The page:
Why Education is Not Enough for Video Analytics

By: John Honovich, Published on Mar 28, 2010

While industry consensus of video analytic's disappointing market performance has been reached, one school of thought suggests the solution is more education on what video analytics can and cannot do. See a recent advocacy of this position from SDN citing IMS:

I attended an IMS Research press conference and was informed that 2009 was a tough year for video analytics (which wasn’t exactly surprising since 2009 was a tough year for everybody), but the most interesting part, I thought, was that in what they cited as the solution. One of the primary reasons that video analytics has been slow to adoption is due to a lack education of both end users and integrators about what the technology can and cannot do. 

Examining guidelines from Cernium's Archerfish's limitations and the optimizations needed for Aimetis analytics shows the limitations in the pro-education position. Also, compare to our analysis of install requirements for 3VR's facial recognition. [If you have not read them, I strongly encourage you to do so before continuing on.]

Let's imagine that these companies and all analytic companies were frank and upfront about these limitations early in the sales process. Two things would happen:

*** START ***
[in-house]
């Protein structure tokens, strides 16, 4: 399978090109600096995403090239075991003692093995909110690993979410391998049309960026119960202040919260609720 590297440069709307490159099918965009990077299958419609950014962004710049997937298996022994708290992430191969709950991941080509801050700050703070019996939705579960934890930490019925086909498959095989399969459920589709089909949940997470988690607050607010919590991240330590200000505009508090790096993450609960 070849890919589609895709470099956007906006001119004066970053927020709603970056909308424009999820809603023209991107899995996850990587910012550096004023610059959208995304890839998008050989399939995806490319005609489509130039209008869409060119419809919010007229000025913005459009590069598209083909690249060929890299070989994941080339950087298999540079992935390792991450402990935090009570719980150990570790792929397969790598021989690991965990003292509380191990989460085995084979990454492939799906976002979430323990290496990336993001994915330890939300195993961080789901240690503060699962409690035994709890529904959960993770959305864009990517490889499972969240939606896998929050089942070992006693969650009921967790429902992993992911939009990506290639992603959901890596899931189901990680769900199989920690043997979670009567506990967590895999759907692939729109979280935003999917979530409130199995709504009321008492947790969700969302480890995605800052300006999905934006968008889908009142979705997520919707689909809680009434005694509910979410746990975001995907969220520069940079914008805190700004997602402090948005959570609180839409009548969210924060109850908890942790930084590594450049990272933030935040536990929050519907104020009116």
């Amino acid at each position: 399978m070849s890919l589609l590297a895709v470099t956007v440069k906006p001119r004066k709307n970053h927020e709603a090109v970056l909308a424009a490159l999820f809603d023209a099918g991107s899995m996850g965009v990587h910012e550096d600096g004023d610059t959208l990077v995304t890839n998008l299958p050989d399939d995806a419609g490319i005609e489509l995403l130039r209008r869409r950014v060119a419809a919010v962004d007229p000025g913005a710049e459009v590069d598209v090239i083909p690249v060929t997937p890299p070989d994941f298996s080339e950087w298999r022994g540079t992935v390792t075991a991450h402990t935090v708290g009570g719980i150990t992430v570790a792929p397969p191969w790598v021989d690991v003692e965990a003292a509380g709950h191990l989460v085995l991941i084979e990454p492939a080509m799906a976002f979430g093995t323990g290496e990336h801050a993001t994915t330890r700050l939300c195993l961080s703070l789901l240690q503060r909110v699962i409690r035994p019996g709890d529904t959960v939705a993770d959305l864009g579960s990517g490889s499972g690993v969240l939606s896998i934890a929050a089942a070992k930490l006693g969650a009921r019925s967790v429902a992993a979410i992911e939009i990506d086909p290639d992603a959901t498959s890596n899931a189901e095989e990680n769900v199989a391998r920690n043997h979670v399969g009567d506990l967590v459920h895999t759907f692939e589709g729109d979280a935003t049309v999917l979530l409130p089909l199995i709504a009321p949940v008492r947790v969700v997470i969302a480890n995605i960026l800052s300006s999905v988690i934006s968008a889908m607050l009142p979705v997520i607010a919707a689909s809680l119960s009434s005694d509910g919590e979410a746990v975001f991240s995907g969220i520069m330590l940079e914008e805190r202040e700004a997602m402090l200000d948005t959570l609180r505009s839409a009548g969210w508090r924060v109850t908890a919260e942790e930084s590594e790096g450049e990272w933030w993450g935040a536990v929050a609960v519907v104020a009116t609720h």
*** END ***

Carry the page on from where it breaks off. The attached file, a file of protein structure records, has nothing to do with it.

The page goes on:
• Customer satisfaction would improve significantly.
  • Sales would drop significantly.

We can debate how much each would vary but it is clear that both would move in opposite directions. As prospects understood how hard it really was, lots of people would decline. The rest would either fit as is or be willing to make the expensive adjustments.

The status quo, being unclear or reticent about the technical barriers, helps get analytic companies in the door and into sales they would otherwise not be considered.

While it is doubtful that this would make the market grow, it would increase real world success (which would clearly be a positive to users). On the other hand, since most of these companies are venture-funded, I doubt they are excited to trade off revenue growth for smaller numbers of satisfied customers.

The mass market does not want to buy products with cumbersome restrictions. You would not buy an HDTV set that glitched 15 times a day and that started acting crazy when the sun shined on it or it rained hard outside. The same goes for video analytics.

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